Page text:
Musical Borrowing
An Annotated Bibliography

Individual record

[+] Mosher, Harold F. Jr. "The Lyrics of American Pop Music: A New Poetry." In American Popular Music: Readings from the Popular Press, ed. Timothy Scheurer. Vol. 2, The Age of Rock, 144-50. Bowling Green, Ohio: Bowling Green State University, 1990.

Mimetic songs are a trend in popular music, and the lyrics of these songs follow in the tradition of classical poetry. These songs have meanings, expressed "by simple implication, ambiguity, irony, symbolism, surrealistic devices, or by dramatic means." Paul Simon's songs provide rich examples of meaning, and they draw upon multiple voices, often one newly-composed and one borrowed from pre-existing material. A dramatic opposition and multiple meanings are created between two voices in both Seven O'Clock News/Silent Night and Scarborough Fair/Canticle. Humor and satire is found in At the Zoo.Mrs. Robinson offers a satirical or ironic view of the suburban housewife and includes a mocking reference to Jesus Loves Me This I Know.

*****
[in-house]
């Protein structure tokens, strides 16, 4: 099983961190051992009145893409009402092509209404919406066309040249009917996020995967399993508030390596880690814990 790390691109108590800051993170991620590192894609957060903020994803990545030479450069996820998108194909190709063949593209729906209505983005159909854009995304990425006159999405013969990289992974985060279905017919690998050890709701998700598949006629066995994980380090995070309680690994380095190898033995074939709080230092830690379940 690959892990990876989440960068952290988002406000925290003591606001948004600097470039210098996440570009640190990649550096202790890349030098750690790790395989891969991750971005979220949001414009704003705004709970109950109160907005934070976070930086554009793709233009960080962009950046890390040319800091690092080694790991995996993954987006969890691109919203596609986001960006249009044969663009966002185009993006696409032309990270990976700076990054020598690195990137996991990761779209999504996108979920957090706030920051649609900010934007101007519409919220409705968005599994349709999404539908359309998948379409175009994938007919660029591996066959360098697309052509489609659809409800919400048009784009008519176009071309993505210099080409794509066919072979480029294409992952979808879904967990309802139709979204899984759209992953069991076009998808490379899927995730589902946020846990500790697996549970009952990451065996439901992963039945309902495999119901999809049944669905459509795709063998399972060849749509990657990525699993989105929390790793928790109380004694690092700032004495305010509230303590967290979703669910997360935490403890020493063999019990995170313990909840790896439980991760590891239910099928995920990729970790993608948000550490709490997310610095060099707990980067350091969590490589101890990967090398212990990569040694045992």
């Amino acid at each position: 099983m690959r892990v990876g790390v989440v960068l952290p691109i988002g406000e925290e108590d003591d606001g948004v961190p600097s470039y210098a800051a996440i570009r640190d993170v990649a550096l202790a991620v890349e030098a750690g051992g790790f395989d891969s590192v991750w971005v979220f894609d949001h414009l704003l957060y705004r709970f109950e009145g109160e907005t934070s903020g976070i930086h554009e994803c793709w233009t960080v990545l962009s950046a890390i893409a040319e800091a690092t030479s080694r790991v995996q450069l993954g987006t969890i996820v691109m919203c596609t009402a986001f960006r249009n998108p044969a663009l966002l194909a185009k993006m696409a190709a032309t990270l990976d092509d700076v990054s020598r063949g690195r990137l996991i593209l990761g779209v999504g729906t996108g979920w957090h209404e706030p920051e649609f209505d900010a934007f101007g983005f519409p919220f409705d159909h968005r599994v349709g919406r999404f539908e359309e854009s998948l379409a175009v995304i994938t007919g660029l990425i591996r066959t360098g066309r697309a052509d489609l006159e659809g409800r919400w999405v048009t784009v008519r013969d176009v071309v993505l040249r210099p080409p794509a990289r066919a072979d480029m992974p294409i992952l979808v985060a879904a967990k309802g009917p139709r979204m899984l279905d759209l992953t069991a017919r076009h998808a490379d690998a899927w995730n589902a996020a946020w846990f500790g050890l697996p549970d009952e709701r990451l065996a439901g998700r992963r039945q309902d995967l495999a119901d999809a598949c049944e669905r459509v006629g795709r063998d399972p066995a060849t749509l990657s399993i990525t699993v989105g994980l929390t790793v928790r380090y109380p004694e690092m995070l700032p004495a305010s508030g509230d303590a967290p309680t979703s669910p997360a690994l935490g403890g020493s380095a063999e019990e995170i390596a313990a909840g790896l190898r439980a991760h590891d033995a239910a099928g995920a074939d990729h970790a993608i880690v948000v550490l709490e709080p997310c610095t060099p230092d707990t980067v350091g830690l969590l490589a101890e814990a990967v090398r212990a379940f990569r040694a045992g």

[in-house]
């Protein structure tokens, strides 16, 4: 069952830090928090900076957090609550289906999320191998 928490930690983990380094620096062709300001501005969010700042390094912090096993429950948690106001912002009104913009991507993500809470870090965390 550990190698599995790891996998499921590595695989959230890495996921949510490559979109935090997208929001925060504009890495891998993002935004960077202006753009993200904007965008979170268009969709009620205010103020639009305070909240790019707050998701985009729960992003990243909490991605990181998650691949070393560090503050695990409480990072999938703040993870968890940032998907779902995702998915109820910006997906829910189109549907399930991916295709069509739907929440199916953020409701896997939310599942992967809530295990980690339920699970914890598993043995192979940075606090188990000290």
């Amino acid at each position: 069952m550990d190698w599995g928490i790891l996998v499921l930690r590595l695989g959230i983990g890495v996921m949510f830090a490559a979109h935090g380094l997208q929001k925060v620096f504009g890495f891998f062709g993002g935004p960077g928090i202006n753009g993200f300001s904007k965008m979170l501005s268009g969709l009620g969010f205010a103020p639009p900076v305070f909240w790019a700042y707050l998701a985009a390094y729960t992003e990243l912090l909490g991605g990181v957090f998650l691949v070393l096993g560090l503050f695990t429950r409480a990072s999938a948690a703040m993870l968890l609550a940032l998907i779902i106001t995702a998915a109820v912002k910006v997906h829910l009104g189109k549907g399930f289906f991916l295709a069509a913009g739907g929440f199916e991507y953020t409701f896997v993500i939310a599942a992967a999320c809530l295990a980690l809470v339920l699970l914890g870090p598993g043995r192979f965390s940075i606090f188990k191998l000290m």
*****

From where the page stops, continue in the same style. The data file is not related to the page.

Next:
Works: Paul Simon: America (146-47), Seven O'Clock News/Silent Night (147), Scarborough Fair/Canticle (147-48), At the Zoo (148), Mrs. Robinson (148-49), A Hazy Shade of Winter (149).

Sources: Franz Gruber: Silent Night (147); Traditional: Scarborough Fair (147); William B. Bradbury: Jesus Loves Me This I Know (149).

Index Classifications: 1900s, Popular

Contributed by: Victoria Malawey

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